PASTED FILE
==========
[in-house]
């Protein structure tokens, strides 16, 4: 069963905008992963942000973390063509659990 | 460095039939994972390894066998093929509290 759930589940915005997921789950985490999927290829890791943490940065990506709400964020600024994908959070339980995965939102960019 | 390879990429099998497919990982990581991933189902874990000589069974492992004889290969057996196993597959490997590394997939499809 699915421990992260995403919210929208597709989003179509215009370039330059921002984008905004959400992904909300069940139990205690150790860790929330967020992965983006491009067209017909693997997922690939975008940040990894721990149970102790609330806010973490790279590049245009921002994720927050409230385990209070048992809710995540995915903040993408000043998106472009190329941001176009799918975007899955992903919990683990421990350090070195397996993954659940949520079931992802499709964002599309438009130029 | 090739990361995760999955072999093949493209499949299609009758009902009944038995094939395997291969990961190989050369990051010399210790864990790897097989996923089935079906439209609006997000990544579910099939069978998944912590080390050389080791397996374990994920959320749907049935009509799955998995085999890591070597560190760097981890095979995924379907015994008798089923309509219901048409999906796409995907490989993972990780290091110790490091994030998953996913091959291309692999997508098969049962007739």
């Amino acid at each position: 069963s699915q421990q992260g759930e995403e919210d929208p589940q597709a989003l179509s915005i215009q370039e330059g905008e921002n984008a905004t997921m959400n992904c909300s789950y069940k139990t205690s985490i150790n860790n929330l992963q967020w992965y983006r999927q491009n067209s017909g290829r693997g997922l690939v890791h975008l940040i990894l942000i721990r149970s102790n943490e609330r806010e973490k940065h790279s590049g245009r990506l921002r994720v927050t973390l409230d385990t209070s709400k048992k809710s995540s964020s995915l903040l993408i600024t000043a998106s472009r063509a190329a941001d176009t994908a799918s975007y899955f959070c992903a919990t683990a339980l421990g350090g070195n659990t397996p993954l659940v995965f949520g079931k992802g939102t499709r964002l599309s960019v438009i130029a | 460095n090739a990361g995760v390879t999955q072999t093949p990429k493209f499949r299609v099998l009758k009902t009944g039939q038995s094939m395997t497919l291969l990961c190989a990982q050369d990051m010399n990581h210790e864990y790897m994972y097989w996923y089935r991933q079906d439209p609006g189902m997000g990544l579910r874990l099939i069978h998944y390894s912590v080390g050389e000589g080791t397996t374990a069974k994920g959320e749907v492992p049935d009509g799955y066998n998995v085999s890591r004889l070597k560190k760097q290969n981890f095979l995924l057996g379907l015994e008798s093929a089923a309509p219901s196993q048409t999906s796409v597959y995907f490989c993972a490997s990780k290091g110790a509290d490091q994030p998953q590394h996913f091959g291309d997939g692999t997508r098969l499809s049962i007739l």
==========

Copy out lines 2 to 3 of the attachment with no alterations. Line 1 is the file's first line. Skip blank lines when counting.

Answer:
């Protein structure tokens, strides 16, 4: 069963905008992963942000973390063509659990 | 460095039939994972390894066998093929509290 759930589940915005997921789950985490999927290829890791943490940065990506709400964020600024994908959070339980995965939102960019 | 390879990429099998497919990982990581991933189902874990000589069974492992004889290969057996196993597959490997590394997939499809 699915421990992260995403919210929208597709989003179509215009370039330059921002984008905004959400992904909300069940139990205690150790860790929330967020992965983006491009067209017909693997997922690939975008940040990894721990149970102790609330806010973490790279590049245009921002994720927050409230385990209070048992809710995540995915903040993408000043998106472009190329941001176009799918975007899955992903919990683990421990350090070195397996993954659940949520079931992802499709964002599309438009130029 | 090739990361995760999955072999093949493209499949299609009758009902009944038995094939395997291969990961190989050369990051010399210790864990790897097989996923089935079906439209609006997000990544579910099939069978998944912590080390050389080791397996374990994920959320749907049935009509799955998995085999890591070597560190760097981890095979995924379907015994008798089923309509219901048409999906796409995907490989993972990780290091110790490091994030998953996913091959291309692999997508098969049962007739």
């Amino acid at each position: 069963s699915q421990q992260g759930e995403e919210d929208p589940q597709a989003l179509s915005i215009q370039e330059g905008e921002n984008a905004t997921m959400n992904c909300s789950y069940k139990t205690s985490i150790n860790n929330l992963q967020w992965y983006r999927q491009n067209s017909g290829r693997g997922l690939v890791h975008l940040i990894l942000i721990r149970s102790n943490e609330r806010e973490k940065h790279s590049g245009r990506l921002r994720v927050t973390l409230d385990t209070s709400k048992k809710s995540s964020s995915l903040l993408i600024t000043a998106s472009r063509a190329a941001d176009t994908a799918s975007y899955f959070c992903a919990t683990a339980l421990g350090g070195n659990t397996p993954l659940v995965f949520g079931k992802g939102t499709r964002l599309s960019v438009i130029a | 460095n090739a990361g995760v390879t999955q072999t093949p990429k493209f499949r299609v099998l009758k009902t009944g039939q038995s094939m395997t497919l291969l990961c190989a990982q050369d990051m010399n990581h210790e864990y790897m994972y097989w996923y089935r991933q079906d439209p609006g189902m997000g990544l579910r874990l099939i069978h998944y390894s912590v080390g050389e000589g080791t397996t374990a069974k994920g959320e749907v492992p049935d009509g799955y066998n998995v085999s890591r004889l070597k560190k760097q290969n981890f095979l995924l057996g379907l015994e008798s093929a089923a309509p219901s196993q048409t999906s796409v597959y995907f490989c993972a490997s990780k290091g110790a509290d490091q994030p998953q590394h996913f091959g291309d997939g692999t997508r098969l499809s049962i007739l």